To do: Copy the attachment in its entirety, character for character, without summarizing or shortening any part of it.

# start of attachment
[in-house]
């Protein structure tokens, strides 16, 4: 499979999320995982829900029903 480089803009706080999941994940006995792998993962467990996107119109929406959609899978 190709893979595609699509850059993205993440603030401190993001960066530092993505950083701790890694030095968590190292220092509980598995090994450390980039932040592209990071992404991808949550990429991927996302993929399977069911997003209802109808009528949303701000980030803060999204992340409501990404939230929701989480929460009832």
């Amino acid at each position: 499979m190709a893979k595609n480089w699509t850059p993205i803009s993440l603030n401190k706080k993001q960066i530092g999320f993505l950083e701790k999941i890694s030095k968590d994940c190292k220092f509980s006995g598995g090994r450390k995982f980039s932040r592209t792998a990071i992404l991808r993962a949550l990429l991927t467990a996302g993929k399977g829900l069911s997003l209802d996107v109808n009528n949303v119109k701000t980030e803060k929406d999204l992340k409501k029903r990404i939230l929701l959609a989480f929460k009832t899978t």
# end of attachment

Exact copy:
[in-house]
């Protein structure tokens, strides 16, 4: 499979999320995982829900029903 480089803009706080999941994940006995792998993962467990996107119109929406959609899978 190709893979595609699509850059993205993440603030401190993001960066530092993505950083701790890694030095968590190292220092509980598995090994450390980039932040592209990071992404991808949550990429991927996302993929399977069911997003209802109808009528949303701000980030803060999204992340409501990404939230929701989480929460009832």
């Amino acid at each position: 499979m190709a893979k595609n480089w699509t850059p993205i803009s993440l603030n401190k706080k993001q960066i530092g999320f993505l950083e701790k999941i890694s030095k968590d994940c190292k220092f509980s006995g598995g090994r450390k995982f980039s932040r592209t792998a990071i992404l991808r993962a949550l990429l991927t467990a996302g993929k399977g829900l069911s997003l209802d996107v109808n009528n949303v119109k701000t980030e803060k929406d999204l992340k409501k029903r990404i939230l929701l959609a989480f929460k009832t899978t």